Lisamarie: greetings from lovely Long Ave/Allston Street, where those two damn fire trucks go screaming by all night long ;^) I'm moving out in a few weeks, but only to Central Sq for a few months, until my buddy's house is finished up in Melrose. I think I've spotted you before here and registered that you're close by. You said you ski at Okemo? I'm up at Stratton almost every other weekend (slopeside housing) between December and March, so if you ever make the painfully slow drive up there on Rt2, gimme a shout the week before. Yeah it's a flat mtn, but it's good for warp speed runs, and has some good tree stashes too. Also, do you have any experience with the BSSClub? A guy I chat with over on an Audi forum swears by it for meeting people in the area...and not having to drive. Also, what do you think of Bob's Ski & Sport on Comm Ave near the EMS? I need a good tune but I don't trust any shops in the city yet. The people in there seem to know what they're talking about, and I'd rather go in there than to Ski Market or REI. Anyway, maybe we can get together for a trip up to Killington in late October/Nov if we get slammed like we did last year.
post #10 of 42
I've had a pair since the year after the first ones came out, so they're the skinny solomons.

They're great for improving your form, like everyone has said you need to stay balanced. They also really help upper/lower body separation when carving. Definitely fun in the woods!!

I don't like to use them in the park bc. I have a hard time landing on such small skiis, but I'm sure the newer fatter boards are much better for this.

I've also found them to be excellent on ice. Maybe this is because the edge is shorter and it's easier to keep a consistent tune/ or keep consistent contact with the ice while skiing.
post #11 of 42
Leave the fruit boots in the parking lot.
You smelly telemarkers can stay there, too.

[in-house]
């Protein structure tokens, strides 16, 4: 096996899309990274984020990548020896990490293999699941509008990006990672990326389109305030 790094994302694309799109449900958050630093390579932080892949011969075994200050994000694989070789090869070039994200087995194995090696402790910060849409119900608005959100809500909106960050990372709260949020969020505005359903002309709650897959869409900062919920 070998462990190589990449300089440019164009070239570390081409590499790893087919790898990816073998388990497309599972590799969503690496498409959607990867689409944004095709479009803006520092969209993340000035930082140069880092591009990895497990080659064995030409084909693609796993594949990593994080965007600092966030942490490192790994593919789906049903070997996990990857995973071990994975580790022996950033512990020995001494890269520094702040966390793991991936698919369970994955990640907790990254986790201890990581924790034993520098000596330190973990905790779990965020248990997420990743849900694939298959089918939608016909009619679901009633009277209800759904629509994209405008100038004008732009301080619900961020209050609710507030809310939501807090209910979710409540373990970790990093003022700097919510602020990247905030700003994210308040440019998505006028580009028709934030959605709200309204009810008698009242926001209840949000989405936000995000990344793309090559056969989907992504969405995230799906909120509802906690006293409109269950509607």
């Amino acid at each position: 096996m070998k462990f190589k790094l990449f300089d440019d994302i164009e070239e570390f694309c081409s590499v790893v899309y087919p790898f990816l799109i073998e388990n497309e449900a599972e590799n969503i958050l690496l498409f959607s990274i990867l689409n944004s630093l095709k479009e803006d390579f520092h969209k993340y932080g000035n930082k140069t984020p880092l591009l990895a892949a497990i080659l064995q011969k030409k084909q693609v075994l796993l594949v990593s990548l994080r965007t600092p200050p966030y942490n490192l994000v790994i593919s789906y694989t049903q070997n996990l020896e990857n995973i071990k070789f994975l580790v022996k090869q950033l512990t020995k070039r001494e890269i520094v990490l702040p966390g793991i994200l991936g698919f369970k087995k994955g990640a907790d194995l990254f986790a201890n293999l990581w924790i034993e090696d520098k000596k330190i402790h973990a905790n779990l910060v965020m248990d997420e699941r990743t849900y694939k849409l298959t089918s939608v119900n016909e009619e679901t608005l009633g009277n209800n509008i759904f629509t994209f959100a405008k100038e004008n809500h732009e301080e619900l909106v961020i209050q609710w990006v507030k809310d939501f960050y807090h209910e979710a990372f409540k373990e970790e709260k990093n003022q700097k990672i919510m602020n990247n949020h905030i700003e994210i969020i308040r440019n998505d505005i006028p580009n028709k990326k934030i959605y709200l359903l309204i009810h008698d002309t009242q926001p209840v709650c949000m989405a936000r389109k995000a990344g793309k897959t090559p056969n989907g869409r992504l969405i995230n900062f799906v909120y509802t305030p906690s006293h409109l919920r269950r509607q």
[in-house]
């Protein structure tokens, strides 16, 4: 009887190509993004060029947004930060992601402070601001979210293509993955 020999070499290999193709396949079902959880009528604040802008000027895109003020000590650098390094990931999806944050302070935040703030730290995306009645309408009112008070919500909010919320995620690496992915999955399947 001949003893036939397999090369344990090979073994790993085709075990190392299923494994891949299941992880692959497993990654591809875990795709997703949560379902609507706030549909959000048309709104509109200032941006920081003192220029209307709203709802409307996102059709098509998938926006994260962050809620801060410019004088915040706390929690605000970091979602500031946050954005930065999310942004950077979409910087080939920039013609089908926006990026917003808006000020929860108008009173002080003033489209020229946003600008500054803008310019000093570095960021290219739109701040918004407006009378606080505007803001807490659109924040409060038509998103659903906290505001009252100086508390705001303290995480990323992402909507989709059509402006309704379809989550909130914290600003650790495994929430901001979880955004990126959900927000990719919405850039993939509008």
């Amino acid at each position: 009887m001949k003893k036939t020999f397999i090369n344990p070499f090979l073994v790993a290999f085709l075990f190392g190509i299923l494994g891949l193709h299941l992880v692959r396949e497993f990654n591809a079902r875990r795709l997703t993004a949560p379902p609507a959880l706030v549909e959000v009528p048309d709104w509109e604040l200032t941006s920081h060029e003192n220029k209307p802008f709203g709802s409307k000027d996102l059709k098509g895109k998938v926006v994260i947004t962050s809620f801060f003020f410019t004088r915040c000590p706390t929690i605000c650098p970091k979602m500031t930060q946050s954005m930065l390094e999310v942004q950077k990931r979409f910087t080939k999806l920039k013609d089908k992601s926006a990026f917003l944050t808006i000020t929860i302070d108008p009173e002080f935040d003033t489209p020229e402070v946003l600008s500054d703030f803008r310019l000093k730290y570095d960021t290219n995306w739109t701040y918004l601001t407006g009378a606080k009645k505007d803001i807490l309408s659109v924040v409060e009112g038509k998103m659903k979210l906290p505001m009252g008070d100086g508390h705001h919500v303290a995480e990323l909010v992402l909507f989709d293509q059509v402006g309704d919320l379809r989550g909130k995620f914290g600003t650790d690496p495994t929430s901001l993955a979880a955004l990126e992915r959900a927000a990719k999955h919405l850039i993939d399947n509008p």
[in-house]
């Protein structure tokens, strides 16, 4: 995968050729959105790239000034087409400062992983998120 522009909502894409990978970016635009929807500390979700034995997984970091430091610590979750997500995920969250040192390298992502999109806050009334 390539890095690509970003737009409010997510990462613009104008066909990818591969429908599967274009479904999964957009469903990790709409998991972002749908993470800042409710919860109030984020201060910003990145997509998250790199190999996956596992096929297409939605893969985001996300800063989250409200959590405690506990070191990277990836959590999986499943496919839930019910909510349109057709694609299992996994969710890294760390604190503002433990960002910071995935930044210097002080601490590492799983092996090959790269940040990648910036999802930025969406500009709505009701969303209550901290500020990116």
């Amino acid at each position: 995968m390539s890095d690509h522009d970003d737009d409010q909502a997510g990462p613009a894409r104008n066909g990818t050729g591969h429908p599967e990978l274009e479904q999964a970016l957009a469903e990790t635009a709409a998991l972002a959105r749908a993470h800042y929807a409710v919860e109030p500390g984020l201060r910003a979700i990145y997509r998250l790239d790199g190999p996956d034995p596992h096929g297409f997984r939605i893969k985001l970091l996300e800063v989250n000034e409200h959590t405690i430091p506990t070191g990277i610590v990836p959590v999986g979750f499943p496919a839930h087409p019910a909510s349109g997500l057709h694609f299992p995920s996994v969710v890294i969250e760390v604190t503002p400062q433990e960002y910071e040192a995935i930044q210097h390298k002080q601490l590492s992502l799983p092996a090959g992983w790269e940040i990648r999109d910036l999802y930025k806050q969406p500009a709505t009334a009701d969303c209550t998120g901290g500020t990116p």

post #12 of 42
Quote:
Originally posted by CP:

So I've bought a pair to supplement my regularly sized Atomics for next season. I may even hit the park, which before now I have despised.
I'll be blunt, you're gonna have snowballs thrown at you, park skiers and boarders hate skiboarders. The skiboard trend is dying fast. Line (the creator of skiboards) in pulling out to go to skiing full time. Pro skiboarders are now switching back to skiing.

Basically you have two type of people oin skiboards, the good park guys (there are very few left), and your gapers/joeys who want a cheap version of skis. I am one of those people who dislikes skiboarders because most of those people just are an embarrassment to themselves.
post #13 of 42
So, the only people who are extremely anti-skiboards are those who have never tried them - a bit like the anit-snowboard thing that used to be around.
Some people who have tried them didn't find them useful, or didn't gain anything from them. I would hazard a guess that the main cause for that is poor technique, and as I said earlier, the technique on skiboards is very similar to that on skis, so you can draw your own conclusions on that one.
Although, perhaps when someone becomes an "expert" and has nothing left to learn, then there is no point in going back to raw technique.
As for Line making a business decision, well, that's their choice. If it wasn't for skiboards, Line would never have had the money to be able to go forward and build skis.

S
post #14 of 42
Quote:
Originally posted by Wear the fox hat:

Some people who have tried them didn't find them useful, or didn't gain anything from them.